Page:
A friend asked me why my faith is so strong.
I was speechless. I realized immediately that I appeared to be something I wasn’t. I am not fearless nor am I a spiritual powerhouse. I’m a sinful man, filled with flaws, saved by Grace. In the above bombing scene, I found myself praying for my safety as I was surrounded by men who served a false God. I have never been more ashamed in my life. God put me there to pray for them and I prayed for me instead. So, no . . . I am not a man of great faith.
As God touched my heart that night and I began to pray for the men around me, a strange thing happened. My fears vanished and I was filled with peace. I had been praying for a way out of the situation because Satan was whispering in my ear, “You’re going to die if you don’t leave here.”
But the moment I focused on the reason God placed me there, everything changed. God’s compassion for the lost is overwhelming. We cannot fathom the breadth of His love. The Grace He has given me He wants to give to them. I have to tell them.
My heroes are men and women who have given their lives for others and to spread the Gospel to the lost. I strive to have that kind of faith, but listen to me when I tell you I do not. I’m also not trying to die for the sake of the Gospel and become a martyr. I don’t have a death wish as some have implied.
I’ve also not taken a vow of poverty or sought dangerous locations to visit. I’m simply attempting to go where God wants me to go. Many of those destinations happen to be in war-torn, poverty-stricken, disease infested, violent areas of the world. That shouldn’t surprise anyone.
I am not the only one in this situation. Many young men and women refuse to shy away from danger every single day, living in the direst circumstances just to spread the good news.
Something else must be said. I am not doing this for my pastor, a man half my age for whom I have the utmost respect and who has influenced my life almost as much as my father. I am not a follower of David Platt. I am a follower of Christ.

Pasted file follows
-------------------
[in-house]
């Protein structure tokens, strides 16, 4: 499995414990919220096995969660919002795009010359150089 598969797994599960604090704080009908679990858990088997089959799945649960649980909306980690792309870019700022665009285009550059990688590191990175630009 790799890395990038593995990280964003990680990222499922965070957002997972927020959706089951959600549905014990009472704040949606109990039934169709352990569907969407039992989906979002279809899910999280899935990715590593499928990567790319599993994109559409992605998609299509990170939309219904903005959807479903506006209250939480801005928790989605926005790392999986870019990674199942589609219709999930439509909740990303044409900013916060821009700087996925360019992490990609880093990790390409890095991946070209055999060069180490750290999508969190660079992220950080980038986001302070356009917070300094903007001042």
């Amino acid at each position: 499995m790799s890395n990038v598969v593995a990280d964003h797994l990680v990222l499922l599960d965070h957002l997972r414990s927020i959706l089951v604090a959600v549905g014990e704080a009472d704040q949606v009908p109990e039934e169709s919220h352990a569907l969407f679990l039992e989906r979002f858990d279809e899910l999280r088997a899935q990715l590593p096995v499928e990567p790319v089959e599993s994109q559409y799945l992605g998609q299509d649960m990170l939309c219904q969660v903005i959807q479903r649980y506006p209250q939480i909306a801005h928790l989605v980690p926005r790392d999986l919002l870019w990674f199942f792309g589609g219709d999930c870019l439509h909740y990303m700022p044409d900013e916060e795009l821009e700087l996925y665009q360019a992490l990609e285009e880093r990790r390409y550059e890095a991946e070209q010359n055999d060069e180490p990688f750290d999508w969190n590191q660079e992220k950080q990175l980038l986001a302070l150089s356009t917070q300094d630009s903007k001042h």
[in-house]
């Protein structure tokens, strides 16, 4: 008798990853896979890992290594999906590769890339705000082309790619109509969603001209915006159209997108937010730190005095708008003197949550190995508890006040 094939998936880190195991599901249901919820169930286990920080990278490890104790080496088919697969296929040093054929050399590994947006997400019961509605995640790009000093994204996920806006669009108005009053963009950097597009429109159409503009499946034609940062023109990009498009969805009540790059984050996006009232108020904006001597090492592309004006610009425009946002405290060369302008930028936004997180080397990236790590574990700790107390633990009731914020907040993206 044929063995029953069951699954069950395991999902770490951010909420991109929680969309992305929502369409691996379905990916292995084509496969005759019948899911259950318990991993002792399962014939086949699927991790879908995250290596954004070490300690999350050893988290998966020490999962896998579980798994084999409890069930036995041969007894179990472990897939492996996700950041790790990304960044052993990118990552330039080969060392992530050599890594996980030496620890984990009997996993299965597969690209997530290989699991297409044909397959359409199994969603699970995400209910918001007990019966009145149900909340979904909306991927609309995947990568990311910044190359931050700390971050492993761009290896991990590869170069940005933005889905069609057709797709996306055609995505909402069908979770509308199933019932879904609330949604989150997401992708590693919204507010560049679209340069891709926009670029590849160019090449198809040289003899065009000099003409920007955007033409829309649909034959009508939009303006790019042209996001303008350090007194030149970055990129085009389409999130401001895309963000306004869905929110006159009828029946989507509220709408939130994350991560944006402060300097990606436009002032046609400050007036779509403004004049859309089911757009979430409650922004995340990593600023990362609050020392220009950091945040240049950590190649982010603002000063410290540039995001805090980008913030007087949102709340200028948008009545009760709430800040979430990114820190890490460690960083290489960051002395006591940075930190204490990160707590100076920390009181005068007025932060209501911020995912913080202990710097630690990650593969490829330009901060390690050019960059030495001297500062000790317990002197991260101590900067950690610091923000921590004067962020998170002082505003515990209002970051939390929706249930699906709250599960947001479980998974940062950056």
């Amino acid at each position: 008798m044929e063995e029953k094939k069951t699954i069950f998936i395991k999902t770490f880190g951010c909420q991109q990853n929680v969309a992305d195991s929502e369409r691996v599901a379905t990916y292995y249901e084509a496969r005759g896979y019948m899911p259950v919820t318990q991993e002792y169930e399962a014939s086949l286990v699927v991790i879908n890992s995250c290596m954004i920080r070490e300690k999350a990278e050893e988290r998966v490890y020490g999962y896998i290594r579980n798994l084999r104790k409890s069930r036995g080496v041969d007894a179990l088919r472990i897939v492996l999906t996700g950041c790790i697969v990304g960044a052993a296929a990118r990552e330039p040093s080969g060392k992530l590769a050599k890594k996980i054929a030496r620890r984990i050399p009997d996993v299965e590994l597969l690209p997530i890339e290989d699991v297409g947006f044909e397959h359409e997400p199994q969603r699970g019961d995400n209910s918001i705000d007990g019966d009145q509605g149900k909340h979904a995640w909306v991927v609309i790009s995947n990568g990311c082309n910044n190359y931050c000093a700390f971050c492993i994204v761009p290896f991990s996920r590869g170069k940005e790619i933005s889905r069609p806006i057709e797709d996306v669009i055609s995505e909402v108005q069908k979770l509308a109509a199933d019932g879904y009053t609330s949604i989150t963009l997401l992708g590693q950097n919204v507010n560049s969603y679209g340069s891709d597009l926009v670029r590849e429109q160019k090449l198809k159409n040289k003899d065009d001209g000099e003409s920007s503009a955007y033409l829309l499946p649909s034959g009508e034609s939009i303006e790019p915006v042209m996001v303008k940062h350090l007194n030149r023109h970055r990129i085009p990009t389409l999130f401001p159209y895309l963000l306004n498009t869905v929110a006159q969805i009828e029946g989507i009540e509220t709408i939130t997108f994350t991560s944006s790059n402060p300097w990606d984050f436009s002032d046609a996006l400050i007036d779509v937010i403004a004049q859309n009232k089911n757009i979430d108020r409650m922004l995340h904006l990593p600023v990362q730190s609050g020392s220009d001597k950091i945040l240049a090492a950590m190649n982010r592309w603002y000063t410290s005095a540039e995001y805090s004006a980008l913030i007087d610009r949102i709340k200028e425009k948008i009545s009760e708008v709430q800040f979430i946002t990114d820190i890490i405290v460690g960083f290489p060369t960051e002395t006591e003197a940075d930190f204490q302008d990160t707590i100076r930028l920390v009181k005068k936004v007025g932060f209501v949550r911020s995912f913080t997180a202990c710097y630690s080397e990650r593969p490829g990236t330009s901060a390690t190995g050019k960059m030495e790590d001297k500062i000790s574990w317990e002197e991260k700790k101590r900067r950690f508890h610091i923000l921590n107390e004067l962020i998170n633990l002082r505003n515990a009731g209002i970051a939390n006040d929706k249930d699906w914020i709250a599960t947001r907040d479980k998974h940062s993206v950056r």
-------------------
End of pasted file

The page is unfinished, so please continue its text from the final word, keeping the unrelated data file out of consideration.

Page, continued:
Also, I’m not doing this to honor my late wife, Gwen. She was the love of my life, the mother of my children, my soul mate and my best friend for more than thirty years. I miss her every day and do not have any desire to do anything that would disappoint to her. But she is gone from me, and is present with God. Her current perspective is an eternal one, not temporal as mine is.
There are children dying in third-world countries from malaria and typhoid, parasites and violence. They’re drinking water that is so polluted one can see the movement of parasites in the bottles from which they’re drinking.
Adults are leaving their children orphans as they die from preventable diseases and parasites due to a horrible scarcity of medical care. Without exaggeration, many of them would have to walk for seven hours in the broiling heat just to find Tylenol for their baby’s fever. Even then there may be none available.
And the worst problem of all is that they’re dying without Christ. Many have no idea there is a God, let alone one they can actually know. Others believe they are worshiping God when they are only following after idols. They don’t know any better unless we tell them—unless we go.
There is no substitute for going, but I’m not doing it to please or honor any man or woman—only to serve God—only to be obedient. And I’m not very good at that either.